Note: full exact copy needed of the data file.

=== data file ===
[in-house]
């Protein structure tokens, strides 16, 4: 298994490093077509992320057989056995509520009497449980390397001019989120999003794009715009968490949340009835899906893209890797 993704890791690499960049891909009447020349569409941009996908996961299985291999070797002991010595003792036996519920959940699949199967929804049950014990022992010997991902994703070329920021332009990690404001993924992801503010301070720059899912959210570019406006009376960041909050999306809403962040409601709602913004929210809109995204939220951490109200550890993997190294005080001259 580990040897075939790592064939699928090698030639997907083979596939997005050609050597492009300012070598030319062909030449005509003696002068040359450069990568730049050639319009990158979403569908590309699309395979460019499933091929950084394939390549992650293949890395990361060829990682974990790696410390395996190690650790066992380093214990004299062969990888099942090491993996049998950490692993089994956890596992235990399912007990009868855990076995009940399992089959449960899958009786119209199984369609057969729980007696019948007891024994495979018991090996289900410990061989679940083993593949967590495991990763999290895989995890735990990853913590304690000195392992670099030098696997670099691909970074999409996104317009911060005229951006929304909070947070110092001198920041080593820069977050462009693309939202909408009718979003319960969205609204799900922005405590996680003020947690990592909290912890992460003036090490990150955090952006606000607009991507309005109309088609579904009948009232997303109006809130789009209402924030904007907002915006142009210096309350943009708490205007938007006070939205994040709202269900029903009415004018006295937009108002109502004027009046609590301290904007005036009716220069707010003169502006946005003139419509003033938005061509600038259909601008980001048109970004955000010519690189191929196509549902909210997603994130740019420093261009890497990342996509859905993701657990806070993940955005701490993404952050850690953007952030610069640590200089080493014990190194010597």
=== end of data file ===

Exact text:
[in-house]
């Protein structure tokens, strides 16, 4: 298994490093077509992320057989056995509520009497449980390397001019989120999003794009715009968490949340009835899906893209890797 993704890791690499960049891909009447020349569409941009996908996961299985291999070797002991010595003792036996519920959940699949199967929804049950014990022992010997991902994703070329920021332009990690404001993924992801503010301070720059899912959210570019406006009376960041909050999306809403962040409601709602913004929210809109995204939220951490109200550890993997190294005080001259 580990040897075939790592064939699928090698030639997907083979596939997005050609050597492009300012070598030319062909030449005509003696002068040359450069990568730049050639319009990158979403569908590309699309395979460019499933091929950084394939390549992650293949890395990361060829990682974990790696410390395996190690650790066992380093214990004299062969990888099942090491993996049998950490692993089994956890596992235990399912007990009868855990076995009940399992089959449960899958009786119209199984369609057969729980007696019948007891024994495979018991090996289900410990061989679940083993593949967590495991990763999290895989995890735990990853913590304690000195392992670099030098696997670099691909970074999409996104317009911060005229951006929304909070947070110092001198920041080593820069977050462009693309939202909408009718979003319960969205609204799900922005405590996680003020947690990592909290912890992460003036090490990150955090952006606000607009991507309005109309088609579904009948009232997303109006809130789009209402924030904007907002915006142009210096309350943009708490205007938007006070939205994040709202269900029903009415004018006295937009108002109502004027009046609590301290904007005036009716220069707010003169502006946005003139419509003033938005061509600038259909601008980001048109970004955000010519690189191929196509549902909210997603994130740019420093261009890497990342996509859905993701657990806070993940955005701490993404952050850690953007952030610069640590200089080493014990190194010597």